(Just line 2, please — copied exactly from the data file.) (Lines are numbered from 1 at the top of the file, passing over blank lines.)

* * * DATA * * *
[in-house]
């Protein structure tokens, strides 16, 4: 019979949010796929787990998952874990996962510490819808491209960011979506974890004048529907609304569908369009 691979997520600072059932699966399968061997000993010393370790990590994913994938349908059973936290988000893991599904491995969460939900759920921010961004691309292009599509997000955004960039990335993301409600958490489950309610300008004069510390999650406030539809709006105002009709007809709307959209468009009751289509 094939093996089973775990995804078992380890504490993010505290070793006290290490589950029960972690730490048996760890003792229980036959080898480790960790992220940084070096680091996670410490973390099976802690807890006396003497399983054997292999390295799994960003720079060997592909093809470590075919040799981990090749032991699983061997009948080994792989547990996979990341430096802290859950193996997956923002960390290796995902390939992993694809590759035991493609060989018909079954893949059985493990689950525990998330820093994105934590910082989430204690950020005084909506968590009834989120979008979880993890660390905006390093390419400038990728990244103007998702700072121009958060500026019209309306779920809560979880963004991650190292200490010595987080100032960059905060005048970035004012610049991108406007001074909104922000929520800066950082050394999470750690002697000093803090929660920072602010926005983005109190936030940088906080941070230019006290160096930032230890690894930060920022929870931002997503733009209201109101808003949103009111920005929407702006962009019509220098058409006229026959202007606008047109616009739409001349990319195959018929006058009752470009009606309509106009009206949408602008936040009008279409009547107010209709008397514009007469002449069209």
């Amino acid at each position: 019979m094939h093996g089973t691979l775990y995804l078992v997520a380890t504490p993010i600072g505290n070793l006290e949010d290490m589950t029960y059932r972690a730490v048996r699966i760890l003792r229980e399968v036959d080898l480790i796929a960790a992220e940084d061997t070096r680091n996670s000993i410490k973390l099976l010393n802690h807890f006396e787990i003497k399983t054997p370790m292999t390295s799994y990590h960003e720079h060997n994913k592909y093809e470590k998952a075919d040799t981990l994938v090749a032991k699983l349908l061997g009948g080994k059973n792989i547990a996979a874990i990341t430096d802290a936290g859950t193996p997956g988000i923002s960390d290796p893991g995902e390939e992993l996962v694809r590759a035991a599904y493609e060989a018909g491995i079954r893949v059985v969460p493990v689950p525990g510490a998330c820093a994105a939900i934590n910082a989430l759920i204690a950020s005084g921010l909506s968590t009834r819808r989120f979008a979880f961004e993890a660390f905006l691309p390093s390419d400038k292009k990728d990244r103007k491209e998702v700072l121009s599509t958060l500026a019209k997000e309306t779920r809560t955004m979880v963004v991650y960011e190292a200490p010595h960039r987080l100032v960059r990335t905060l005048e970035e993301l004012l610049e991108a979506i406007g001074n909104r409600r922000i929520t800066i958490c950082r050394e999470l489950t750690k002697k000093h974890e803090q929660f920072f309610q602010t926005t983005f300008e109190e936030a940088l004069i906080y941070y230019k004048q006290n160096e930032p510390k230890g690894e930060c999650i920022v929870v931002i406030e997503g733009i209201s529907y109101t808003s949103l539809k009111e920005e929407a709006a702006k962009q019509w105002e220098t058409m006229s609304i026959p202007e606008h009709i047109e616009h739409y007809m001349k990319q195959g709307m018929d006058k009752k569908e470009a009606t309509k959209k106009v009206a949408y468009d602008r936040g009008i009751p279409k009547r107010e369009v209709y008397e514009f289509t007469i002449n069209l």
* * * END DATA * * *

């Protein structure tokens, strides 16, 4: 019979949010796929787990998952874990996962510490819808491209960011979506974890004048529907609304569908369009 691979997520600072059932699966399968061997000993010393370790990590994913994938349908059973936290988000893991599904491995969460939900759920921010961004691309292009599509997000955004960039990335993301409600958490489950309610300008004069510390999650406030539809709006105002009709007809709307959209468009009751289509 094939093996089973775990995804078992380890504490993010505290070793006290290490589950029960972690730490048996760890003792229980036959080898480790960790992220940084070096680091996670410490973390099976802690807890006396003497399983054997292999390295799994960003720079060997592909093809470590075919040799981990090749032991699983061997009948080994792989547990996979990341430096802290859950193996997956923002960390290796995902390939992993694809590759035991493609060989018909079954893949059985493990689950525990998330820093994105934590910082989430204690950020005084909506968590009834989120979008979880993890660390905006390093390419400038990728990244103007998702700072121009958060500026019209309306779920809560979880963004991650190292200490010595987080100032960059905060005048970035004012610049991108406007001074909104922000929520800066950082050394999470750690002697000093803090929660920072602010926005983005109190936030940088906080941070230019006290160096930032230890690894930060920022929870931002997503733009209201109101808003949103009111920005929407702006962009019509220098058409006229026959202007606008047109616009739409001349990319195959018929006058009752470009009606309509106009009206949408602008936040009008279409009547107010209709008397514009007469002449069209």